Field of Dreams: if you build it, they will come!


Easter 3 (ii)
April 23, 2012, 10:46 am
Filed under: Sermons

A sermon preached at All Saints, Clifton, Sunday evening, 22nd April 2012

What do we know about the Churches of Ephesus and Smyrna, to whom the messages in the second Lesson were sent? One of St Paul’s Letters is addressed to the Ephesians, and we know from the Acts of the Apostles that he himself had ministered there for several years. It was the capital of the Roman Province of Asia (nowadays western Turkey), a centre for the worship of Artemis or Diana, a deity much venerated by women. It was a great port, although later it became silted up and declined.

Smyrna was the second city of the region, also a port, about 50 miles up the coast. It was a Romanised city, very proud of its faithfulness to Rome. Its Bishop Polycarp was martyred in 155, aged 86, and therefore he may have heard the letter read out when a child or young man.

The Letters to the Churches contain a series of commendations and criticisms of various local Christian communities. Ephesus is praised for its toil and endurance, and for rejecting “false apostles.” It isn’t clear, now, who the “Nicolaitans” were (they are mentioned several times in these Letters to the Churches), but it is thought that they may have been a group who advocated some sort of compromise with paganism, a watering down of the faith. By way of criticism, on the other hand, perhaps because of their zeal against false teaching, the Ephesian Christians are accused of allowing their love to weaken. Was this their love of God, or their love of neighbour? Maybe both. Even today it is easy to let zeal for truth- or “correctness”- swamp God’s greater commandment of love.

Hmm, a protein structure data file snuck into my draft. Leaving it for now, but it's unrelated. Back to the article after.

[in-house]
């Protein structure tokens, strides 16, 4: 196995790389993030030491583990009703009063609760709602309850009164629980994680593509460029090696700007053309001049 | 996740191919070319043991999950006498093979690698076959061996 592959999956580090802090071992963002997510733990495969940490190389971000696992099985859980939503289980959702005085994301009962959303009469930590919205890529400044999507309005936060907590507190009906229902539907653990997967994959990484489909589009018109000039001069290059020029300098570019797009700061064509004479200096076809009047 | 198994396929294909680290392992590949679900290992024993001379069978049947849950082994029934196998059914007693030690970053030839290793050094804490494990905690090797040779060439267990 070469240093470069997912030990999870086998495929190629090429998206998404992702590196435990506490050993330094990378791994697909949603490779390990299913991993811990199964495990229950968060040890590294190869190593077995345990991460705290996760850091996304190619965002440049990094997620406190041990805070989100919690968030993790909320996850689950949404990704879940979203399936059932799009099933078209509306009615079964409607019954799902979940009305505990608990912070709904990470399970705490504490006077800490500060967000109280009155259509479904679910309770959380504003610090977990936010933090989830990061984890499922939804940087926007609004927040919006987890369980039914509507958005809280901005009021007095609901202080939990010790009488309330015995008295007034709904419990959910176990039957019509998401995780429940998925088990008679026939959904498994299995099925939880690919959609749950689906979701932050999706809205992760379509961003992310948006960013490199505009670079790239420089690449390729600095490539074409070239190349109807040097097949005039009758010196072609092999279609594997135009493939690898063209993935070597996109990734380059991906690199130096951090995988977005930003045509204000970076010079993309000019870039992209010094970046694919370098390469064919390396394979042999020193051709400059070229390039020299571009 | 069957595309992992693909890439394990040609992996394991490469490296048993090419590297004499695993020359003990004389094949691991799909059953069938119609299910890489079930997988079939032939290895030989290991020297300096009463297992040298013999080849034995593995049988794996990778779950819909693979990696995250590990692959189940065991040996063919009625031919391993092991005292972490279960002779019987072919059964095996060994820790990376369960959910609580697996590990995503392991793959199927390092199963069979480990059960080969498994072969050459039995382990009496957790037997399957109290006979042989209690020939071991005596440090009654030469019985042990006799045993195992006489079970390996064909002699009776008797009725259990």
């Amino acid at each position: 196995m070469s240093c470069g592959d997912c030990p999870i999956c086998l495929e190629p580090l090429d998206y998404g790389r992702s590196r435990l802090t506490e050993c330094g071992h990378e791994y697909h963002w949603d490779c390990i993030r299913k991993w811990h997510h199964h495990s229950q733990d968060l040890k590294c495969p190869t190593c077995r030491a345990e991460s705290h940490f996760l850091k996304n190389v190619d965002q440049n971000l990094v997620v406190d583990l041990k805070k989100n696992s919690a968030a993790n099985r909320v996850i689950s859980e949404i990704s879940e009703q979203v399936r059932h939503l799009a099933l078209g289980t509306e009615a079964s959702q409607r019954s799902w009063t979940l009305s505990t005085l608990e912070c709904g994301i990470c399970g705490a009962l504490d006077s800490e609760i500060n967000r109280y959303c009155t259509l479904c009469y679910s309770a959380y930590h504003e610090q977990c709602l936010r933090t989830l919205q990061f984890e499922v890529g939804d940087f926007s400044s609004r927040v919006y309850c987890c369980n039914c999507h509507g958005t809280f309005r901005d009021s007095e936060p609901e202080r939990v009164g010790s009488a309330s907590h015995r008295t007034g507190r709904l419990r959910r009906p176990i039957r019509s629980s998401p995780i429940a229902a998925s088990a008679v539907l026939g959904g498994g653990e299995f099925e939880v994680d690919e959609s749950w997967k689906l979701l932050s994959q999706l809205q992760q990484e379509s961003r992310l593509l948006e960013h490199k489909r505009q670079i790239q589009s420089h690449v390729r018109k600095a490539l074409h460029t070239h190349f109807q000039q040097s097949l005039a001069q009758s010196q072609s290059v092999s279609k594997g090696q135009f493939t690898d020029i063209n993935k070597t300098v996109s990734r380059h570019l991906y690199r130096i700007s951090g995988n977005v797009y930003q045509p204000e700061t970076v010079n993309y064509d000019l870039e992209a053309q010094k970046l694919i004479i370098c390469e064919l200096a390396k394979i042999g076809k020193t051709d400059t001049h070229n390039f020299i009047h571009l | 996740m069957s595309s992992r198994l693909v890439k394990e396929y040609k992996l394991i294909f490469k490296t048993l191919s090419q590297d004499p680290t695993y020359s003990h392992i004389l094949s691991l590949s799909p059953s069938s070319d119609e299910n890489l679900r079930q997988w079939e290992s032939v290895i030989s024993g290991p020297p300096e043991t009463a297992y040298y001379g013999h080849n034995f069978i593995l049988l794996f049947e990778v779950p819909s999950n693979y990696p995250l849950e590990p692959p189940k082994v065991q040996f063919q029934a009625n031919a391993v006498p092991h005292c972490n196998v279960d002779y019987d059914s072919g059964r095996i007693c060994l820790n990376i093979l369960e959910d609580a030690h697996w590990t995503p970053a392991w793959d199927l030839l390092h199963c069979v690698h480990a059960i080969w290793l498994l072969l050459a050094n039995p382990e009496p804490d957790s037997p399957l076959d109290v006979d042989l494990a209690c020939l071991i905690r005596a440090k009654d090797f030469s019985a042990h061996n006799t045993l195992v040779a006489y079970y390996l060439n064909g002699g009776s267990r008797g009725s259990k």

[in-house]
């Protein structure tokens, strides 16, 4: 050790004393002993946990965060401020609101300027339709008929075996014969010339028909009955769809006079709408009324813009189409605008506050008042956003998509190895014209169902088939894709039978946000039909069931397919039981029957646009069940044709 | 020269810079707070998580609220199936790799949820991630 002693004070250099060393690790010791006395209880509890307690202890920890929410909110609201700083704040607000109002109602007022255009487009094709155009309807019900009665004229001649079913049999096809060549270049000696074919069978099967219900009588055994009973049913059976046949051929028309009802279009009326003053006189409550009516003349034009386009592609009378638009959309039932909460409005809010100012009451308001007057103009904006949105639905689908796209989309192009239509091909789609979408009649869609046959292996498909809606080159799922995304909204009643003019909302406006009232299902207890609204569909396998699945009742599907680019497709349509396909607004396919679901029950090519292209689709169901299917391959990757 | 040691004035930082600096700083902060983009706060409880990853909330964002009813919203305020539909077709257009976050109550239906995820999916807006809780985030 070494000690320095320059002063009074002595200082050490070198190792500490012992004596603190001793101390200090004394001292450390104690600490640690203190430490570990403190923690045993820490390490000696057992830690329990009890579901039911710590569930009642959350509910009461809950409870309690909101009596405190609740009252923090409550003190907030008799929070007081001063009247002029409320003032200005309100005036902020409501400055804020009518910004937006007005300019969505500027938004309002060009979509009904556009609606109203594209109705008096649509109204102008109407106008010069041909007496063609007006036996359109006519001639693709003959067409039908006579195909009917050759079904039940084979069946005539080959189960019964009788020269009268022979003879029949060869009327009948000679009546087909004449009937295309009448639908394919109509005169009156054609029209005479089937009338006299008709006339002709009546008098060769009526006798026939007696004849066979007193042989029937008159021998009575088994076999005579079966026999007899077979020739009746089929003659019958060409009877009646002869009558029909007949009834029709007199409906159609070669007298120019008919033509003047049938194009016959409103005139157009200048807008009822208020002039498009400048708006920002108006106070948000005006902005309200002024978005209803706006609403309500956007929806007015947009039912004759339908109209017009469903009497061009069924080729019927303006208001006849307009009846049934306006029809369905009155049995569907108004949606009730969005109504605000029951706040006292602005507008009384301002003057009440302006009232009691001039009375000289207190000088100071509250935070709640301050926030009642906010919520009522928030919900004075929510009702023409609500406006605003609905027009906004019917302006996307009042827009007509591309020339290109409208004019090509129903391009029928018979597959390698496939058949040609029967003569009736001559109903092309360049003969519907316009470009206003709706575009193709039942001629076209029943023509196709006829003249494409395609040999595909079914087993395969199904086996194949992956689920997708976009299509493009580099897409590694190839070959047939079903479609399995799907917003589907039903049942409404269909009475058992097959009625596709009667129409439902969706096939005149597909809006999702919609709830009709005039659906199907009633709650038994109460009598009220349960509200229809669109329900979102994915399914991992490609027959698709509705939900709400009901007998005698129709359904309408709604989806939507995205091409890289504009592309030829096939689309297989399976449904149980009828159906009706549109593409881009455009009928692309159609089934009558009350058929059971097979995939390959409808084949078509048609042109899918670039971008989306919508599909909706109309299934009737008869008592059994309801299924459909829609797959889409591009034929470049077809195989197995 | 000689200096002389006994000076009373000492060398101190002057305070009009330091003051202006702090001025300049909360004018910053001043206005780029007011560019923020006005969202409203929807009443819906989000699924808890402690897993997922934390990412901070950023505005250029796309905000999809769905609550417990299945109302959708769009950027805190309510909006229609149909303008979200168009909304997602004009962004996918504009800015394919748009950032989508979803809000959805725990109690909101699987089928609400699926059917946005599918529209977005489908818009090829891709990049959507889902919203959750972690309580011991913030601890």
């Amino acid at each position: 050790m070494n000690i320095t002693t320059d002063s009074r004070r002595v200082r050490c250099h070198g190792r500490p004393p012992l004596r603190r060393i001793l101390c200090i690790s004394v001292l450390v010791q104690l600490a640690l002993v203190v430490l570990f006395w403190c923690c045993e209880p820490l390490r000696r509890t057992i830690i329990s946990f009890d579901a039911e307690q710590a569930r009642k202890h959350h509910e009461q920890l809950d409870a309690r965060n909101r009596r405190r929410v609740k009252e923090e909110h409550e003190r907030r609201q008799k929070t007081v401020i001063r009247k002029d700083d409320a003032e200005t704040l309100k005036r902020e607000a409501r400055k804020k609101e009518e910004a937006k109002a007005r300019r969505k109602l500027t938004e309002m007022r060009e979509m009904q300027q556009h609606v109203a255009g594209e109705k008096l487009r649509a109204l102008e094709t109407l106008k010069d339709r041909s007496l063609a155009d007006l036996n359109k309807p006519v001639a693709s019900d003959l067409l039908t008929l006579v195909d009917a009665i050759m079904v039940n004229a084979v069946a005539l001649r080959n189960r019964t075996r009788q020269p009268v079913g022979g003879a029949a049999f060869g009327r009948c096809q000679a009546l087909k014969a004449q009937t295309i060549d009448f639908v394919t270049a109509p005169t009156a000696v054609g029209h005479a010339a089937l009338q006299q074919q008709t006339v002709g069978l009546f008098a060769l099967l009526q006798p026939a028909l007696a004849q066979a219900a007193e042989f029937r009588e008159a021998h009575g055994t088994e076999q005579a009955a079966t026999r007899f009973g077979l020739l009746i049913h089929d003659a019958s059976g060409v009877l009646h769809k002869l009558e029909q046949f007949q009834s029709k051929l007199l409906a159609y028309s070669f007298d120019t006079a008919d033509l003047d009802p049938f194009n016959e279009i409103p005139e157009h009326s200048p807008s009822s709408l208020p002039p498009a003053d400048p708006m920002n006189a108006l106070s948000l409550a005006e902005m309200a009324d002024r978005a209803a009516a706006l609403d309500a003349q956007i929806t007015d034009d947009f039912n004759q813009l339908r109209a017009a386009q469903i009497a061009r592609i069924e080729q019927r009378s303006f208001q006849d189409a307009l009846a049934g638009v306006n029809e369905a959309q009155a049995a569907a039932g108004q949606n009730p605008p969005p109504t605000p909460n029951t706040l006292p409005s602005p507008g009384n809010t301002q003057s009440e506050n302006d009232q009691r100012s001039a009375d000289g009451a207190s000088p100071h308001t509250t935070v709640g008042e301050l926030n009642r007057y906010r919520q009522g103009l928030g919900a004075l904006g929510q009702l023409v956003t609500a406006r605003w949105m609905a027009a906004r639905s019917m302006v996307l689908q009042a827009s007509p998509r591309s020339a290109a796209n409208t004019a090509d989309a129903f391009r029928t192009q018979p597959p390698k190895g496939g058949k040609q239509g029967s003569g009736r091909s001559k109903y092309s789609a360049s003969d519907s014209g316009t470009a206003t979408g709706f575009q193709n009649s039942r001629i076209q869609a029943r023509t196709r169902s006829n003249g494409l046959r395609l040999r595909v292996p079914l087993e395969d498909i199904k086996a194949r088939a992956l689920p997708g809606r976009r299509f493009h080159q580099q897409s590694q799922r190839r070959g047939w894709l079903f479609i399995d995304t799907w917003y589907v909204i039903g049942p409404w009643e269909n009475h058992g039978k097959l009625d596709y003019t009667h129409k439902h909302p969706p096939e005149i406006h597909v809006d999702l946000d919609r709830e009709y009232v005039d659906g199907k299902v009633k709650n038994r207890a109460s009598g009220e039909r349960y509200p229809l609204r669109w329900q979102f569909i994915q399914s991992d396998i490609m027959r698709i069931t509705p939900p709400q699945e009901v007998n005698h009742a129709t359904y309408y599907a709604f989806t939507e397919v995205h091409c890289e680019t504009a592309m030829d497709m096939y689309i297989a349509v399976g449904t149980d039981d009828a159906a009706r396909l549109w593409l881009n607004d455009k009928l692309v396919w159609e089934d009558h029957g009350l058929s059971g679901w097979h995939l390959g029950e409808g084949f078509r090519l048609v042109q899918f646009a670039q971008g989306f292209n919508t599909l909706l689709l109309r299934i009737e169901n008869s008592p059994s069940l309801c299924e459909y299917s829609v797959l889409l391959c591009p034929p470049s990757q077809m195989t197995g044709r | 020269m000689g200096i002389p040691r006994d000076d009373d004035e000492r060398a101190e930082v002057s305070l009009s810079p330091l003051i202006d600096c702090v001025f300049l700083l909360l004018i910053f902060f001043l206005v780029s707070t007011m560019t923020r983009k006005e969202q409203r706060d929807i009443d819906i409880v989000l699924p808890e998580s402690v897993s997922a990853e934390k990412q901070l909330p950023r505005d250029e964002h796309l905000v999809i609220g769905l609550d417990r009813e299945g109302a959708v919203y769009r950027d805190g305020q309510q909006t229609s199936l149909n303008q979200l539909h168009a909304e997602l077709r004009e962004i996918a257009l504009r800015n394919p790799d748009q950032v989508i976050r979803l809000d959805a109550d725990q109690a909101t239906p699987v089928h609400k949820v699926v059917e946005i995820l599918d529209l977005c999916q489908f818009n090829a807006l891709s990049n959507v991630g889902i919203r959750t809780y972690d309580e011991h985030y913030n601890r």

Smyrna is praised for steadfastness in the face of persecution. Christians there were poor as the world reckons, but rich in the eyes of God. The persecution seems to have come through accusations by the strong local Jewish community. Reading between the lines, we may suppose that there was resentment at what would have been regarded as a Jewish heresy. Gentile Christians may have begun by emphasising their spiritual roots in Judaism, only to be told that they were not real Jews- hence the counter claim, “No, it is you who are not the real Jews. The Church is the true Israel.” Jews had certain privileges as an authorised religion: if in retaliation they denounced Gentile Christians as belonging to an unauthorised sect, the imprisonment Christ warns of would be a real danger. It might even lead to death, in the face of which faithfulness would lead to a crown of life.

The Book of Revelation addresses a situation one or two generations on from our Lord. It is easy to see that by that time there was a risk that the first fervour of the faith would be gone. John’s readers would include Christians whose grandparents had, maybe, heard the Gospel from Paul or other missionaries, before they themselves had been born. The problems John faced have been magnified many times, as a further nineteen centuries have passed. Ever succeeding generation needs a wake-up call. In the eighteenth century the Wesleys spearheaded such a call in this country; in the nineteenth it was Newman, Pusey and others. Only a few generations later, and the work has to be done again.